To compare women with themselves before and after chemo, as well as with other women, Deprez and her colleagues at the University Hospital Gasthuisberg of the Katholieke Universiteit Leuven, used functional Magnetic Resonance Imaging (fMRI).
The imaging technique indirectly assesses brain activity by signaling changes in blood and oxygen delivered to various regions of the brain.
Eighteen women with breast cancer scheduled to receive chemotherapy performed a multitasking exercise in an MRI machine before starting treatment and four to six months after treatment ended.
Two comparison groups - one of women with breast cancer not scheduled to receive chemotherapy and another of healthy women - also performed the tasks.
“The special thing about how we did the design was that before we did it we adjusted the difficulty for each patient, and the performance of everyone was between 70 and 80 percent,” Deprez said.
That meant patients’ performance on the test, which included indicating if two sounds were the same frequency and if two moving circles with lines through them were at the same orientation or not, while remembering two symbols presented earlier, did not change over time. This allowed the researchers to measure changes in brain activity levels during the task, not in the women’s ability to complete the task, Deprez said.
Neither of the two comparison groups seemed to change in terms of the parts of the brain activated by the tasks or their level of activation, while in the chemotherapy group brain activation significantly decreased, the authors report.
Meanwhile, patients in the chemotherapy group also complained of “foggy thinking” more than those in the other groups. Before the chemotherapy started, all the participants had about the same amount of cognitive complaints.
“The important thing that we found was a relation with subjective cognitive complaint,” Deprez told Reuters Health.
The decreased brain activation seen with fMRI may help explain why many chemotherapy patients complain of chemo brain.
“It feels like they have to do more effort to get the same result after chemo,” Deprez said.
That could be because chemotherapy causes structural changes in the brain, but experts still don’t know, she said.
Functional MRI is very useful for research, but for the cognitive effects of cancer treatment it can only be used to draw conclusions about people in general, not individual patients, Brenna C. McDonald told Reuters Health in an email.
McDonald, of the Radiology and Imaging Sciences department at Indiana University School of Medicine in Indianapolis, has investigated this topic but was not part of the new study.
“There is a more limited literature suggesting that other cancer treatments, like antiestrogen therapies, may be related to some cognitive symptoms, but this effect, if present, appears to be smaller than the effects noted after chemotherapy,” McDonald said. “Generally, however, the most significant effects have been shown with regard to chemotherapy.”
Patients who are older at diagnosis seem to be at greater risk for foggy thinking problems from chemotherapy, she added.
“As we advance our understanding of which patients are at greatest risk, hopefully we will be able to personalize medical treatment to minimize cognitive risks while still effectively treating the cancer,” McDonald said.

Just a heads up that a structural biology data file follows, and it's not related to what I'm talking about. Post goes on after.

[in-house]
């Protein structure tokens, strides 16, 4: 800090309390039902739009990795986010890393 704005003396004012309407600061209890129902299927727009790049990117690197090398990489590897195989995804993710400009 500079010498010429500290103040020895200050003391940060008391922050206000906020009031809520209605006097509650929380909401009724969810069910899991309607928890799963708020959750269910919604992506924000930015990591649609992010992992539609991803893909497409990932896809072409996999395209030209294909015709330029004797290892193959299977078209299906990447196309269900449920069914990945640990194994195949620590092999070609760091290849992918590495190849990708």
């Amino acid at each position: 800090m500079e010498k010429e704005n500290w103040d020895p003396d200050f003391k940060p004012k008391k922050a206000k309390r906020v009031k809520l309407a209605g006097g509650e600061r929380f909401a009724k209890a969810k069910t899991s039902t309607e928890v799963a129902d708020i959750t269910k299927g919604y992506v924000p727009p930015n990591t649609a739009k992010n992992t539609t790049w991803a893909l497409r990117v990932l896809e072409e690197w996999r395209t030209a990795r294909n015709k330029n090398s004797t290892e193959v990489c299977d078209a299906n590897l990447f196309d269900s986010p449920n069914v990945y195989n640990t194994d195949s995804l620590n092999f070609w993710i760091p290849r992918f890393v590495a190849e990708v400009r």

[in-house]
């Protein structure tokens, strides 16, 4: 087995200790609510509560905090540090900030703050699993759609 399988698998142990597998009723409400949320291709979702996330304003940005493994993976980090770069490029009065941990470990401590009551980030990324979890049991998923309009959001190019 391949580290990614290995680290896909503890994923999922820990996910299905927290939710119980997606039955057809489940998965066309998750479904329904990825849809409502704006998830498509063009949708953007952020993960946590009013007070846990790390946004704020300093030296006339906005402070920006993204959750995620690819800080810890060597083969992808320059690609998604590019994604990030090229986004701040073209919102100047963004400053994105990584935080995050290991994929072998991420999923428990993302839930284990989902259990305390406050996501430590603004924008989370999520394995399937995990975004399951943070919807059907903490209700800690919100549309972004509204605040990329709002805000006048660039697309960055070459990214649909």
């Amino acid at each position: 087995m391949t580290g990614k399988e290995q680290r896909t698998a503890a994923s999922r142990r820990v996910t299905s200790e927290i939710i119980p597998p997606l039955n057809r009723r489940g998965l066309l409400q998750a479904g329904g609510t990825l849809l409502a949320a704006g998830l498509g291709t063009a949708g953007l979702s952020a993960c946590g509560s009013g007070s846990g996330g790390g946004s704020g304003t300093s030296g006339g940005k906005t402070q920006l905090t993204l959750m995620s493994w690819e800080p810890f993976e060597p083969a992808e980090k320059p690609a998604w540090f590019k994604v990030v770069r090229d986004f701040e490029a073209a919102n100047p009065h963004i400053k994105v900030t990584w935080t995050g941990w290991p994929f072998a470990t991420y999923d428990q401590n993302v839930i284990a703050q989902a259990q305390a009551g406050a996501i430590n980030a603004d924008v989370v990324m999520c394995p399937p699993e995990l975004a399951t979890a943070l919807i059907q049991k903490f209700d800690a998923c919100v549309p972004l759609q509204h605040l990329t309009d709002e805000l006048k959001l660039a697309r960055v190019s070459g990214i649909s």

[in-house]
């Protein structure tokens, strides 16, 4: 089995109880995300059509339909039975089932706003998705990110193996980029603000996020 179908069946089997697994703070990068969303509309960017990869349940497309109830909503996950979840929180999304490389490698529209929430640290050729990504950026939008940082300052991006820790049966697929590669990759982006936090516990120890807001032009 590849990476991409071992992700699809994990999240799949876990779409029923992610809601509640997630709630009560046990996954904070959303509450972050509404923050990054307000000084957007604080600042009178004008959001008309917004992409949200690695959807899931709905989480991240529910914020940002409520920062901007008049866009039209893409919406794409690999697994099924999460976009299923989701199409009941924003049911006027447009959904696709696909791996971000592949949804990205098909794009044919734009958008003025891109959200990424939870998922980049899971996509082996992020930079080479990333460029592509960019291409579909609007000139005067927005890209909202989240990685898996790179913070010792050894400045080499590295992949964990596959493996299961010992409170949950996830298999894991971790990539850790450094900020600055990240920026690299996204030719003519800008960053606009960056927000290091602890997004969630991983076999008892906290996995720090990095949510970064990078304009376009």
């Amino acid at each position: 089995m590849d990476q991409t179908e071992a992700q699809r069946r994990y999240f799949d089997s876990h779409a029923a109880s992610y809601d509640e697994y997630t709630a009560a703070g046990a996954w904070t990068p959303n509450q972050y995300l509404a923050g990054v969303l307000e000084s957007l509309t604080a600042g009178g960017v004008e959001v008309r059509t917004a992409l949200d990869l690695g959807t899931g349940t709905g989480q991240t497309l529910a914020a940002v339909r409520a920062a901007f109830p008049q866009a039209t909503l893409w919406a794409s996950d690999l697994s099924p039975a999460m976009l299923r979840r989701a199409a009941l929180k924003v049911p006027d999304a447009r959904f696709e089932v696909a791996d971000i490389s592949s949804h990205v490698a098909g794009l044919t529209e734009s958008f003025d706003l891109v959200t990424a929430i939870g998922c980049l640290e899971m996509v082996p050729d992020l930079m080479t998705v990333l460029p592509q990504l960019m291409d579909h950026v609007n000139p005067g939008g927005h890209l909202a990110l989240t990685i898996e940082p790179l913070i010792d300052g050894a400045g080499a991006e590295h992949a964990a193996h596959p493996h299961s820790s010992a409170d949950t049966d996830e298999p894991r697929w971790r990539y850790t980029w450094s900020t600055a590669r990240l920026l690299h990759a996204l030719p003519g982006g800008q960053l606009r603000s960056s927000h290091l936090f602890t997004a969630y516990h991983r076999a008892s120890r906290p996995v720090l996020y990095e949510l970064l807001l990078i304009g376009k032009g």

“Being aware of the possibility of cognitive effects of treatment is important in the same way it is important to know about other possible treatment-related side effects,” she said.
Doctors can scale back treatment for certain cancer patients, based on evidence that some drugs can be used less frequently, according to new information that is clearing the way for physicians to limit the risks of care.
Several studies backing up this "less-is-more" strategy, which can also lower the cost of care, were presented on Friday at the American Society of Clinical Oncology meeting in Chicago.
Patients with breast cancer that has spread to the bone, for instance, are often treated with monthly intravenous infusions of a class of drugs known as bisphosphonates, such as zoledronic acid, that protect against fractures and other bone problems. Zoledronic acid is sold by Novartis AG under the brand name Zometa.
Researchers at MD Anderson Cancer Center in Houston found that women with breast cancer and bone metastasis can, after the first year of monthly bisphosphonate treatment, safely scale back to receiving the drug every three months. The change could lower the risk of kidney problems as well as a rare, but serious side effect in which parts of the jawbones weaken and die.
"We found that less frequent treatment may reduce the risk of serious side effects, with added benefits in reduced patient inconvenience and cost," lead study author Dr. Gabriel Hortobagyi said in a statement.
A separate study funded by the National Institutes of Health found that certain patients with head and neck cancer linked to the human papillomavirus can safely receive lower-dose radiation therapy without compromising their chances of survival.
This approach would spare many patients from debilitating, often lifelong side effects of radiation treatment, such as trouble swallowing, loss of taste and thyroid problems - but more long-term follow up of patients is needed, said lead study author Dr. Anthony Cmelak, a professor of radiation oncology at the Vanderbilt-Ingram Cancer Center in Nashville, Tennessee.
Another federally funded study showed that it is safe to stop the use of cholesterol-lowering drugs known as statins in cancer patients with a life expectancy of less than a year. It estimated that the move would save around $603 million in the United States. Commonly used statins include atorvastatin, sold by Pfizer under the brand name Lipitor.
The study found that discontinuing statins, which are used to reduce the risk of heart attack and stroke, did not shorten survival, but did reduce incidence of cancer symptoms, including pain, depression, nausea and tiredness.
"We now have evidence that discontinuing certain medications is safe, specifically, in the case of the widely prescribed statin drugs, and can improve quality of life for patients," Dr Patricia Ganz, a Los Angeles hematologist and American Society of Clinical Oncology expert, said in a statement. 

Sumber : Internet